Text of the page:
In the Strib, Rochelle Olson reported that Magnuson pointed out that courts account for only two percent of the state budget and that judges are not getting raises, though union employees will get contractual raises. He said the courts need an additional $43 million, not the cuts that the Pawlenty administration has asked for.
Pawlenty spokesperson Brian McClung responded that courts need to “reexamine their priorities” and cut budgets.
“Report says security at RNC was a success” Ya think? While the Strib headline makes nice, Grace Kelly at the Minnesota Progressive Project blog pulls no punches, noting that “Over $100,000 of St Paul money was spent on an RNC Commission consisting of carefully government-connected people,” to produce what she terms “a whitewash.” Over at the Minnesota Independent, Paul Demko offers “What a riot: Outside panel presents mild critique of RNC policing. Read the report on the St. Paul city website
Preventing the next recount? Instant Run-off Voting, approved by Minneapolis voters by a 65-35 margin in 2006, won again yesterday in court. Implementation has been delayed by a MN Voter’s Alliance court challenge, but Hennepin County District Judge McGunnigle ruled that they “have failed to demonstrate that IRV is either unconstitutional or contrary to public policy.” MVA said it will appeal.
Jeanne Massey, chair of FairVote Minnesota, which has backed IRV, said:
There is now great awareness about the need for runoff elections in our state contests that are highly competitive, because we have a strong third party presence in the Independence Party, and we no longer have majority winners in our high-stake elections.
In St. Paul, the Strib noted, the Better Ballot Campaign petitioned for a referendum on IRV, but decision on the referendum was postponed, pending the outcome of the Minneapolis lawsuit.
IRV provides that if no candidate gets a majority of the votes, the lowest candidate is eliminated and those voters’ second choice candidate gets their vote. If that doesn’t result in a majority, the next-lowest candidate is eliminated and their votes redistributed. The process is repeated until one candidate gets a majority of the votes.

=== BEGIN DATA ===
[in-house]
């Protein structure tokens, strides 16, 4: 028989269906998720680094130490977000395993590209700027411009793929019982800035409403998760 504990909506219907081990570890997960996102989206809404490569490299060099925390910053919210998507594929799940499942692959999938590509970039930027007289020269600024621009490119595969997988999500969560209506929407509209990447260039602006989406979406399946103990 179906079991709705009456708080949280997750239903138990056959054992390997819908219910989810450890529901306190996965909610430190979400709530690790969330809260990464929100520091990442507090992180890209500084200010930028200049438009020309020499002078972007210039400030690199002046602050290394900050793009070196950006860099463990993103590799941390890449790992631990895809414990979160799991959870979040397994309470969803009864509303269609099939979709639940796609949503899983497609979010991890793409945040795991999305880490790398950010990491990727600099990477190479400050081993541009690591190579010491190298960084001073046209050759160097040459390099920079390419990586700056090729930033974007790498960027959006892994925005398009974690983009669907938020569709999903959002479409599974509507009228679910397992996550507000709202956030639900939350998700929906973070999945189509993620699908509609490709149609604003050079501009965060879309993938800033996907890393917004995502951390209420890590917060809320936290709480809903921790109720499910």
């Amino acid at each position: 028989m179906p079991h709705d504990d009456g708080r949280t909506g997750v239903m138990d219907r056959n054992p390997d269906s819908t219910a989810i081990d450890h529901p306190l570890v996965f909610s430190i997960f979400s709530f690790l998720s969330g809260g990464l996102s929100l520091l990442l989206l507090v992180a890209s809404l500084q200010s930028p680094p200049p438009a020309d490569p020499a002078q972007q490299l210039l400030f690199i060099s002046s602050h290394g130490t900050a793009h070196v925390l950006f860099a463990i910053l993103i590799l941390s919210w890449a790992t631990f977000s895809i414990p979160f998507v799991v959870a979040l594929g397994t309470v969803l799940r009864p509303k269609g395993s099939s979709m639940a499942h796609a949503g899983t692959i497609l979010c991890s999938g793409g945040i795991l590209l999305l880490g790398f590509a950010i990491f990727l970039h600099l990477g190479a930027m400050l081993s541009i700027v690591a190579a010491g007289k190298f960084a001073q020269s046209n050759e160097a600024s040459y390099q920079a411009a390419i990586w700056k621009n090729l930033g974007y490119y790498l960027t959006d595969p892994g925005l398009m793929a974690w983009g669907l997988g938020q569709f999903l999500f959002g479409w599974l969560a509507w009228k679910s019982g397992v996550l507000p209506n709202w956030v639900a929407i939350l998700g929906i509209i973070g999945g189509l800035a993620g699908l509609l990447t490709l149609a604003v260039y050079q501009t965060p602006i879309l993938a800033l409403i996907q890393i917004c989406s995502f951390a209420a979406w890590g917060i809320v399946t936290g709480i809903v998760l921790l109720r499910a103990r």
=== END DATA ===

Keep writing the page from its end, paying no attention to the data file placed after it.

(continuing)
Ice-cold electricity Grand Meadow Wind Farm started selling electricity December 4, reports the PiPress, and is now fully operational. Xcel Energy’s first wind energy facility is a 100.5 megawatt wind farm east of Austin. The Minnesota Municipal Power Agency and Avant Energy of Minneapolis also have projects under development. By 2020, MN law requires at least 30 percent of power from renewable resources.
MN Job Watch Ecolab announced a thousand layoffs yesterday, including 100 in Minnesota. Jessica Mador at MPR reports that the MN cuts will be divided equally between Ecolab international HQ in downtown St. Paul and a research center in Eagan.
[Company spokesperson Michael] Monahan said the restaurant and hotel-related segments of the company’s business have been hardest hit by the downturn. He said the company is still growing in health care, pest elimination, and fast food industries, as well as in Latin America.
A SCHIP in time? Congress passed a bill to expand the Children’s Health Insurance Program on Wednesday. The bill, previously vetoed by King George II, has the “enthusiastic support” of President-elect Obama, reports the NYT, which says Obama will likely sign the bill soon after his inauguration. First, the Senate must sign the bill. The main point of difference between Senate and House, says The Daily Kos, is the Legal Immigrant Children’s Health Improvement Act (ICHIA), eliminating the current five-year waiting period for legally residing immigrant children.